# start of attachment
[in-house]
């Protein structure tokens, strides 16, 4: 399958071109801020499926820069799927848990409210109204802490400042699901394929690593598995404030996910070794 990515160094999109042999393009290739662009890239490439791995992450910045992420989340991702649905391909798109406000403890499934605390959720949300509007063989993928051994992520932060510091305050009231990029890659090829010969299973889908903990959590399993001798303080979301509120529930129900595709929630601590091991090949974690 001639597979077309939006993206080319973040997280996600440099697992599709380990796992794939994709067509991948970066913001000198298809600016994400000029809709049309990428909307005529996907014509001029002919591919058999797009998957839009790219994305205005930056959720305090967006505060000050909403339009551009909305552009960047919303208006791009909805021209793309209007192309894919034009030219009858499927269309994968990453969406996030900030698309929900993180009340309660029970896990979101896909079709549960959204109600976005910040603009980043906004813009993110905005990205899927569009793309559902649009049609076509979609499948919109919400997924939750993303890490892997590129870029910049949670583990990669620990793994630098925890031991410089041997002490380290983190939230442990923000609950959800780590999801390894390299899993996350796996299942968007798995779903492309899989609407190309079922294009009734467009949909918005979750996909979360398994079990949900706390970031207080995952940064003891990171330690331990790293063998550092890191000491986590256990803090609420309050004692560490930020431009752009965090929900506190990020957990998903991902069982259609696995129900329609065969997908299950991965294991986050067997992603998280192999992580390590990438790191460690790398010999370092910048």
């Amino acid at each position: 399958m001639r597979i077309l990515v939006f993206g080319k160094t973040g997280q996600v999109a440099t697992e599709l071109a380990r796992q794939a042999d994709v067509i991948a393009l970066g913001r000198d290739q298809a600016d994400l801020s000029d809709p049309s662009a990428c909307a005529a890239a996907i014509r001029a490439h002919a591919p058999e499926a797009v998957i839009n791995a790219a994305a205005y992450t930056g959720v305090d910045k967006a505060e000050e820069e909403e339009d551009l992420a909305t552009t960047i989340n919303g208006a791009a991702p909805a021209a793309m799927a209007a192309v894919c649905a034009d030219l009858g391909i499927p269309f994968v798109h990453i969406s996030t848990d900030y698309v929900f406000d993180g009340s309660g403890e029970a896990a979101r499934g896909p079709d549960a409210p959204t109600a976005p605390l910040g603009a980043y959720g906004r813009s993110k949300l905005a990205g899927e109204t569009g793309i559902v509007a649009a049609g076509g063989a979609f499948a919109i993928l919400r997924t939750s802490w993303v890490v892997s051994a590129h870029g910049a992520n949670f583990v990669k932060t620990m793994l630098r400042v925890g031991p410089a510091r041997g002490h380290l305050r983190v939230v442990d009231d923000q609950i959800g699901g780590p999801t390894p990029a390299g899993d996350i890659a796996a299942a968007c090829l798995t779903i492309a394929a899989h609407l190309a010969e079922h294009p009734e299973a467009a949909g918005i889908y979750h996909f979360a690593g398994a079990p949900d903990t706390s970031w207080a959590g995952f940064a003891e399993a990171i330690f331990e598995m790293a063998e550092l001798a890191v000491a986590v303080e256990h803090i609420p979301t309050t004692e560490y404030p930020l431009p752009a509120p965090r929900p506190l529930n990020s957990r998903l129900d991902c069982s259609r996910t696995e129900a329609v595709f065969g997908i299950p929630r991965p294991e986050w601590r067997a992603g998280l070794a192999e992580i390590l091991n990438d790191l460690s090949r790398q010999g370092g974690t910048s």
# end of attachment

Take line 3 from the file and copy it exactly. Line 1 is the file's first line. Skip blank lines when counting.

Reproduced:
């Amino acid at each position: 399958m001639r597979i077309l990515v939006f993206g080319k160094t973040g997280q996600v999109a440099t697992e599709l071109a380990r796992q794939a042999d994709v067509i991948a393009l970066g913001r000198d290739q298809a600016d994400l801020s000029d809709p049309s662009a990428c909307a005529a890239a996907i014509r001029a490439h002919a591919p058999e499926a797009v998957i839009n791995a790219a994305a205005y992450t930056g959720v305090d910045k967006a505060e000050e820069e909403e339009d551009l992420a909305t552009t960047i989340n919303g208006a791009a991702p909805a021209a793309m799927a209007a192309v894919c649905a034009d030219l009858g391909i499927p269309f994968v798109h990453i969406s996030t848990d900030y698309v929900f406000d993180g009340s309660g403890e029970a896990a979101r499934g896909p079709d549960a409210p959204t109600a976005p605390l910040g603009a980043y959720g906004r813009s993110k949300l905005a990205g899927e109204t569009g793309i559902v509007a649009a049609g076509g063989a979609f499948a919109i993928l919400r997924t939750s802490w993303v890490v892997s051994a590129h870029g910049a992520n949670f583990v990669k932060t620990m793994l630098r400042v925890g031991p410089a510091r041997g002490h380290l305050r983190v939230v442990d009231d923000q609950i959800g699901g780590p999801t390894p990029a390299g899993d996350i890659a796996a299942a968007c090829l798995t779903i492309a394929a899989h609407l190309a010969e079922h294009p009734e299973a467009a949909g918005i889908y979750h996909f979360a690593g398994a079990p949900d903990t706390s970031w207080a959590g995952f940064a003891e399993a990171i330690f331990e598995m790293a063998e550092l001798a890191v000491a986590v303080e256990h803090i609420p979301t309050t004692e560490y404030p930020l431009p752009a509120p965090r929900p506190l529930n990020s957990r998903l129900d991902c069982s259609r996910t696995e129900a329609v595709f065969g997908i299950p929630r991965p294991e986050w601590r067997a992603g998280l070794a192999e992580i390590l091991n990438d790191l460690s090949r790398q010999g370092g974690t910048s």